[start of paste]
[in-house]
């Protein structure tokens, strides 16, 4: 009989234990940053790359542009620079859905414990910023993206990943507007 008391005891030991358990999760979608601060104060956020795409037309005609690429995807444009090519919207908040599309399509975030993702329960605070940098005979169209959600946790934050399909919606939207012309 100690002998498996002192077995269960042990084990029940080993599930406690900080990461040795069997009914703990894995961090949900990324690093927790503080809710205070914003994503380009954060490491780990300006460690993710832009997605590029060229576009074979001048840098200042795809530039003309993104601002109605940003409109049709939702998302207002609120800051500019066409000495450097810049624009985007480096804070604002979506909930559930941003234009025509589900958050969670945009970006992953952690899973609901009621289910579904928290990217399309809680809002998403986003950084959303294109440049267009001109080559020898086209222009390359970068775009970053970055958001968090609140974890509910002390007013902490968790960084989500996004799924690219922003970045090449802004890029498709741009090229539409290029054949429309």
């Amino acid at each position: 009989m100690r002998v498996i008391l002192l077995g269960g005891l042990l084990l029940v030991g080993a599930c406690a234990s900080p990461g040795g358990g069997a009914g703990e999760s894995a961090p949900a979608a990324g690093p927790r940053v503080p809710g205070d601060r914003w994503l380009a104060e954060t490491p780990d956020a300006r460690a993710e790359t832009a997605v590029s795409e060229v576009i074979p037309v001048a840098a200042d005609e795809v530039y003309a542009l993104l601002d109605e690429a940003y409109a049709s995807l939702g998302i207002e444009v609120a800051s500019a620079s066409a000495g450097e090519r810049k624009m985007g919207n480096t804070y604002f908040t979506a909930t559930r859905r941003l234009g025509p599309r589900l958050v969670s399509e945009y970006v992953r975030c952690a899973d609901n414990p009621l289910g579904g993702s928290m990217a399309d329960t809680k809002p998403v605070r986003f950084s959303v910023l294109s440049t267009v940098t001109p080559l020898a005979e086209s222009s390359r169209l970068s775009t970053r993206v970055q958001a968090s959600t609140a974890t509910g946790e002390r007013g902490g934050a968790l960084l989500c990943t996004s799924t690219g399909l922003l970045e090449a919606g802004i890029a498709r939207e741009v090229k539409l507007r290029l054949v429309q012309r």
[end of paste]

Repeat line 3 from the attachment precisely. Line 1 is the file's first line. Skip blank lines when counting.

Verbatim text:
């Amino acid at each position: 009989m100690r002998v498996i008391l002192l077995g269960g005891l042990l084990l029940v030991g080993a599930c406690a234990s900080p990461g040795g358990g069997a009914g703990e999760s894995a961090p949900a979608a990324g690093p927790r940053v503080p809710g205070d601060r914003w994503l380009a104060e954060t490491p780990d956020a300006r460690a993710e790359t832009a997605v590029s795409e060229v576009i074979p037309v001048a840098a200042d005609e795809v530039y003309a542009l993104l601002d109605e690429a940003y409109a049709s995807l939702g998302i207002e444009v609120a800051s500019a620079s066409a000495g450097e090519r810049k624009m985007g919207n480096t804070y604002f908040t979506a909930t559930r859905r941003l234009g025509p599309r589900l958050v969670s399509e945009y970006v992953r975030c952690a899973d609901n414990p009621l289910g579904g993702s928290m990217a399309d329960t809680k809002p998403v605070r986003f950084s959303v910023l294109s440049t267009v940098t001109p080559l020898a005979e086209s222009s390359r169209l970068s775009t970053r993206v970055q958001a968090s959600t609140a974890t509910g946790e002390r007013g902490g934050a968790l960084l989500c990943t996004s799924t690219g399909l922003l970045e090449a919606g802004i890029a498709r939207e741009v090229k539409l507007r290029l054949v429309q012309r």